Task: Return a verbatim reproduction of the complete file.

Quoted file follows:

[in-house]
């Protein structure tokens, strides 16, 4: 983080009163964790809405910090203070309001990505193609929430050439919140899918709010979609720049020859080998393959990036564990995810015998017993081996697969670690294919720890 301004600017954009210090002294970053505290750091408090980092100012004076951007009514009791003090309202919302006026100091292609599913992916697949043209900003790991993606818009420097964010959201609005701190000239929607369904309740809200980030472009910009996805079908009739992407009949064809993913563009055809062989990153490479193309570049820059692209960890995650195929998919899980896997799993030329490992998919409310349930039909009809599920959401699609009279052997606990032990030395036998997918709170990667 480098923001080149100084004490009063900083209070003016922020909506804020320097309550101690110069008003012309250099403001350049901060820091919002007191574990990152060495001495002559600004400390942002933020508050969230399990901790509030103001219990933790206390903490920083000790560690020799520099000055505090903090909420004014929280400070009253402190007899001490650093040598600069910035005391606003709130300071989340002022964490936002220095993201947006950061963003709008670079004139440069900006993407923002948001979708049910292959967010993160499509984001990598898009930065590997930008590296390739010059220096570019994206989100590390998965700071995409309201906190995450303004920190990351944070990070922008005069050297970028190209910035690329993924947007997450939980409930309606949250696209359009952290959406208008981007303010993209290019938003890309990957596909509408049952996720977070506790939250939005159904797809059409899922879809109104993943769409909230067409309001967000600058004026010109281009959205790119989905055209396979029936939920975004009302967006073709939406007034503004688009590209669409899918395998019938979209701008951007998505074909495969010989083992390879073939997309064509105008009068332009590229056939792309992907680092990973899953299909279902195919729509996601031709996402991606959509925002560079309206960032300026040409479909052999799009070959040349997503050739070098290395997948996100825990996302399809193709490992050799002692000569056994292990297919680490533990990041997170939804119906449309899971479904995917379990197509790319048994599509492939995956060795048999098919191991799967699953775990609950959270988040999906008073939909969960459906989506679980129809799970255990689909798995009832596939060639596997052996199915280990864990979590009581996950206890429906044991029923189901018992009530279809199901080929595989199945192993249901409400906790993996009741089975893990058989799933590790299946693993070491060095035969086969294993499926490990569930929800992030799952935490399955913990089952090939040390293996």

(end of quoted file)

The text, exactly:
[in-house]
């Protein structure tokens, strides 16, 4: 983080009163964790809405910090203070309001990505193609929430050439919140899918709010979609720049020859080998393959990036564990995810015998017993081996697969670690294919720890 301004600017954009210090002294970053505290750091408090980092100012004076951007009514009791003090309202919302006026100091292609599913992916697949043209900003790991993606818009420097964010959201609005701190000239929607369904309740809200980030472009910009996805079908009739992407009949064809993913563009055809062989990153490479193309570049820059692209960890995650195929998919899980896997799993030329490992998919409310349930039909009809599920959401699609009279052997606990032990030395036998997918709170990667 480098923001080149100084004490009063900083209070003016922020909506804020320097309550101690110069008003012309250099403001350049901060820091919002007191574990990152060495001495002559600004400390942002933020508050969230399990901790509030103001219990933790206390903490920083000790560690020799520099000055505090903090909420004014929280400070009253402190007899001490650093040598600069910035005391606003709130300071989340002022964490936002220095993201947006950061963003709008670079004139440069900006993407923002948001979708049910292959967010993160499509984001990598898009930065590997930008590296390739010059220096570019994206989100590390998965700071995409309201906190995450303004920190990351944070990070922008005069050297970028190209910035690329993924947007997450939980409930309606949250696209359009952290959406208008981007303010993209290019938003890309990957596909509408049952996720977070506790939250939005159904797809059409899922879809109104993943769409909230067409309001967000600058004026010109281009959205790119989905055209396979029936939920975004009302967006073709939406007034503004688009590209669409899918395998019938979209701008951007998505074909495969010989083992390879073939997309064509105008009068332009590229056939792309992907680092990973899953299909279902195919729509996601031709996402991606959509925002560079309206960032300026040409479909052999799009070959040349997503050739070098290395997948996100825990996302399809193709490992050799002692000569056994292990297919680490533990990041997170939804119906449309899971479904995917379990197509790319048994599509492939995956060795048999098919191991799967699953775990609950959270988040999906008073939909969960459906989506679980129809799970255990689909798995009832596939060639596997052996199915280990864990979590009581996950206890429906044991029923189901018992009530279809199901080929595989199945192993249901409400906790993996009741089975893990058989799933590790299946693993070491060095035969086969294993499926490990569930929800992030799952935490399955913990089952090939040390293996």